INTEGRATED MANAGEMENT OF THE BOXWOOD LEAFMINER
d'Eustachio, Gabriel John
Raupp, Michael J.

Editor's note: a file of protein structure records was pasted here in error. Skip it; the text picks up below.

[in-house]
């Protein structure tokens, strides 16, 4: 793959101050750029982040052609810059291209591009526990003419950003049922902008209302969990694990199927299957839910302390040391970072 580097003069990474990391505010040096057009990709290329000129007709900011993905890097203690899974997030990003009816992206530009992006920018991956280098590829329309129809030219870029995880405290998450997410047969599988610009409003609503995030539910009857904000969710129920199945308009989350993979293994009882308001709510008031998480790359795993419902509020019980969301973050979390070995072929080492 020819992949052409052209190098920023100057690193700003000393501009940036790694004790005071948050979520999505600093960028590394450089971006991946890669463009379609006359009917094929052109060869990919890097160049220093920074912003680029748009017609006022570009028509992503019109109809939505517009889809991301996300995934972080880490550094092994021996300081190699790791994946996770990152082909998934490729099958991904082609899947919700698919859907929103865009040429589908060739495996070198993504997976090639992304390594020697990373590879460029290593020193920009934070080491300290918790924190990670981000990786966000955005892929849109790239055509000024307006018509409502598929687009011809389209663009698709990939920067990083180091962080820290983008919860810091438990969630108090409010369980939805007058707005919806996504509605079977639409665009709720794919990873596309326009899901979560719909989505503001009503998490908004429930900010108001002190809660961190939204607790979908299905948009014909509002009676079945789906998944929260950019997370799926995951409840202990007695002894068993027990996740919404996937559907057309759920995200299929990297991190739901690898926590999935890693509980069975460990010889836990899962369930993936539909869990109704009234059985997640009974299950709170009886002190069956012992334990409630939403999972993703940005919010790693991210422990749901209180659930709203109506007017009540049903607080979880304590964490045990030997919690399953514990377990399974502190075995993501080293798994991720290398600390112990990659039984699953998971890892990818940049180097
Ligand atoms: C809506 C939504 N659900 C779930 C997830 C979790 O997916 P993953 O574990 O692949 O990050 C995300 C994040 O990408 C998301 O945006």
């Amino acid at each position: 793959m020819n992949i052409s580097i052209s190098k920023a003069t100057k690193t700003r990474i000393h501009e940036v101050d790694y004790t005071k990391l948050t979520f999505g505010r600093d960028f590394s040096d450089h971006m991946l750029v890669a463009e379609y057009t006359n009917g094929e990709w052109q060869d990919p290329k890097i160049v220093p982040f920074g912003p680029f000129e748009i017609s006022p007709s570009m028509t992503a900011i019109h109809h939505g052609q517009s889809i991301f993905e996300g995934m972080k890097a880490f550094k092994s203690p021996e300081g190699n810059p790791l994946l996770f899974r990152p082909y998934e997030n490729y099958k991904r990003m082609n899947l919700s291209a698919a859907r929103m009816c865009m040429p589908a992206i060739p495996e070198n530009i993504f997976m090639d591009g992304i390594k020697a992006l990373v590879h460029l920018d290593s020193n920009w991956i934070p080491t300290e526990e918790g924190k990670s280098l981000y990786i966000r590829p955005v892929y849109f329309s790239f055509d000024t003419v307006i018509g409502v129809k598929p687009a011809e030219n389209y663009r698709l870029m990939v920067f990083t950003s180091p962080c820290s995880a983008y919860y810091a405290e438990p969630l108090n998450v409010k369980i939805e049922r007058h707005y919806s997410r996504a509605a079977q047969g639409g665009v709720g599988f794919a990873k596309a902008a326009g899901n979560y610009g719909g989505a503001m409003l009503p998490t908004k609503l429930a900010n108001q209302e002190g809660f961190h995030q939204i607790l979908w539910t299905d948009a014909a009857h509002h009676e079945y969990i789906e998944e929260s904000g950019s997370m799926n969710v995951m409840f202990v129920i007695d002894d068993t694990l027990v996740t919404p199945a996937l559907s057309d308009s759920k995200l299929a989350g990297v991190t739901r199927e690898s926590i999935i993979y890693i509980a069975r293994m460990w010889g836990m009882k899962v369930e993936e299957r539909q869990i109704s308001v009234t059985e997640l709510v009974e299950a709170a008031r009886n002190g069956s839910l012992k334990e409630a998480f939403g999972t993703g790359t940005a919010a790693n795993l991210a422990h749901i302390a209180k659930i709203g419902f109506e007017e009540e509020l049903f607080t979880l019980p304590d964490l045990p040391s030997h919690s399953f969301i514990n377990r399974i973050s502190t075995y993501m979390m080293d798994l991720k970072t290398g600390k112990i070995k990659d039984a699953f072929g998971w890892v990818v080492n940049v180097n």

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Landscape managers need durable, effective, and safe methods for controlling key pests of valued plants in both landscape and nursery settings. The boxwood leafminer (Monarthropalpus flavus, Diptera: Cecidomyiidae) is a serious pest of boxwoods. Boxwoods (Buxus sp.) are a key plant in suburban Maryland landscapes. They are the second most common woody ornamental plant in these settings. In a recent study almost 43% of boxwoods surveyed required treatment for leafminer infestation. Boxwood leafminers also pose a serious problem in historical gardens, such as Longwood Gardens, PA, Dumbarton Oaks and the US National Arboretum in Washington, DC. At the present time, there is a lack of a comprehensive, environmentally sound, management program for the boxwood leafminer. The first step toward an effective management strategy is a better understanding of the boxwood leafminer's life cycle. Over the summers of 1994-1995, leafminer populations were surveyed and life cycles documented and correlated with growing degree days. The first growing degree day developmental chart for boxwood leafminer was developed. Various pesticides were tested in 1995. Different chemicals and application times were evaluated for control of both adults and larvae. At present it appears that application of a translaminar pesticide such as Avid or Merit at adult emergence (growing degree day 352) provides the best control. Resistant cultivars appear to be the most durable, simplest method to control the leafminer. Some cultivars.are highly resistant to boxwood leafminer attack while others are highly susceptible. The third goal of my project was to identify resistant cultivars. This was accomplished by first observing natural variation in leafminer populations in the field. Next I caged ovipositing adults on terminal branches of various cultivars of boxwood, and measured survival of larvae. All cultivars received heavy oviposition with equal frequency, although survival rates were very different. Finally, I tested the hypothesis that leafminers could discriminate among resistant and susceptible cultivars. To test this emerging adults were caged with different cultivars of boxwood and allowed to select plants for oviposition. Plants were then analyzed to determine acceptance of various host plants. I found that although survival on different cultivars can vary dramatically, leafminers were unable to distinguish between suitable and unsuitable host plants.